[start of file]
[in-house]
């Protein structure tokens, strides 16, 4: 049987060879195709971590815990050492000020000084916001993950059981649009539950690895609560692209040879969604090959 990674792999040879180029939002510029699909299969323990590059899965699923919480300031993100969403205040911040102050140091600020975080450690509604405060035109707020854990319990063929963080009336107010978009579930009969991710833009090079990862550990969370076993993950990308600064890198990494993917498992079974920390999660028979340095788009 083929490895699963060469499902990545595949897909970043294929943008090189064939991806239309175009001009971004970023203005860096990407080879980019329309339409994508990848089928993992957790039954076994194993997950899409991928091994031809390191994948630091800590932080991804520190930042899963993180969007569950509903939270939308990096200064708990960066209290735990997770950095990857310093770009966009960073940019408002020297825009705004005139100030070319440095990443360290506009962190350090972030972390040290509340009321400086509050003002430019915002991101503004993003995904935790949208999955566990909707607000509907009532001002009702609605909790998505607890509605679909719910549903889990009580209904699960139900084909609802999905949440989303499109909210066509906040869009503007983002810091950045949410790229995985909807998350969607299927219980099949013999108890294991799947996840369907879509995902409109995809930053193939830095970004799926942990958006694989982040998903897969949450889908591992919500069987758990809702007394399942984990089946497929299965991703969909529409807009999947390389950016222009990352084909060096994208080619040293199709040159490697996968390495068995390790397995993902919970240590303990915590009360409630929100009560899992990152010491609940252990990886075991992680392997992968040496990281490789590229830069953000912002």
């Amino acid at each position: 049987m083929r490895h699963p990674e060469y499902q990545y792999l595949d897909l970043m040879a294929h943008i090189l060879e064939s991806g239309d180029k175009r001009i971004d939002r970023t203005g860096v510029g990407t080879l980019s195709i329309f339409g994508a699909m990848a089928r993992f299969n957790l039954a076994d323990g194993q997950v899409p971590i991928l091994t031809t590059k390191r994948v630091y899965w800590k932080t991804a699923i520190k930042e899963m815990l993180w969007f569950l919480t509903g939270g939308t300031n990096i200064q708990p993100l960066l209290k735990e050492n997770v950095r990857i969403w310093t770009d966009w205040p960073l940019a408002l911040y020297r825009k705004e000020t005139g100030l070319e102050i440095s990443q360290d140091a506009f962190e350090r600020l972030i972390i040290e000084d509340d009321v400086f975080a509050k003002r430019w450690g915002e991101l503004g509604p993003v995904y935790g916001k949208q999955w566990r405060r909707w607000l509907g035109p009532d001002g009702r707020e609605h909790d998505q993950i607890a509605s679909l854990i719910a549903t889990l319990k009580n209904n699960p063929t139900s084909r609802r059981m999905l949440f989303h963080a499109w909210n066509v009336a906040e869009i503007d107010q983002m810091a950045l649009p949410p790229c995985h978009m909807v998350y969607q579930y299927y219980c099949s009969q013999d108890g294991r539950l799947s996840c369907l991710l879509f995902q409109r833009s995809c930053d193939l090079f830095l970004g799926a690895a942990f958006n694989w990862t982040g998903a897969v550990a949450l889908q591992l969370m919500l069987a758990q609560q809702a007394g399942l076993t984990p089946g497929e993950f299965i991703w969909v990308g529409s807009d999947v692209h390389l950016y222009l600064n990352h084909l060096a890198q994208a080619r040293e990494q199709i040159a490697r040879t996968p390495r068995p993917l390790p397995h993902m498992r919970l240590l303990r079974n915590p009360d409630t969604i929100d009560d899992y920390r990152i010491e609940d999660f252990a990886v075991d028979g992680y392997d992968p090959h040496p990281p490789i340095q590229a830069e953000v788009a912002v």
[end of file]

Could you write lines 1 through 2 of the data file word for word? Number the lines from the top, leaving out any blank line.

[in-house]
């Protein structure tokens, strides 16, 4: 049987060879195709971590815990050492000020000084916001993950059981649009539950690895609560692209040879969604090959 990674792999040879180029939002510029699909299969323990590059899965699923919480300031993100969403205040911040102050140091600020975080450690509604405060035109707020854990319990063929963080009336107010978009579930009969991710833009090079990862550990969370076993993950990308600064890198990494993917498992079974920390999660028979340095788009 083929490895699963060469499902990545595949897909970043294929943008090189064939991806239309175009001009971004970023203005860096990407080879980019329309339409994508990848089928993992957790039954076994194993997950899409991928091994031809390191994948630091800590932080991804520190930042899963993180969007569950509903939270939308990096200064708990960066209290735990997770950095990857310093770009966009960073940019408002020297825009705004005139100030070319440095990443360290506009962190350090972030972390040290509340009321400086509050003002430019915002991101503004993003995904935790949208999955566990909707607000509907009532001002009702609605909790998505607890509605679909719910549903889990009580209904699960139900084909609802999905949440989303499109909210066509906040869009503007983002810091950045949410790229995985909807998350969607299927219980099949013999108890294991799947996840369907879509995902409109995809930053193939830095970004799926942990958006694989982040998903897969949450889908591992919500069987758990809702007394399942984990089946497929299965991703969909529409807009999947390389950016222009990352084909060096994208080619040293199709040159490697996968390495068995390790397995993902919970240590303990915590009360409630929100009560899992990152010491609940252990990886075991992680392997992968040496990281490789590229830069953000912002």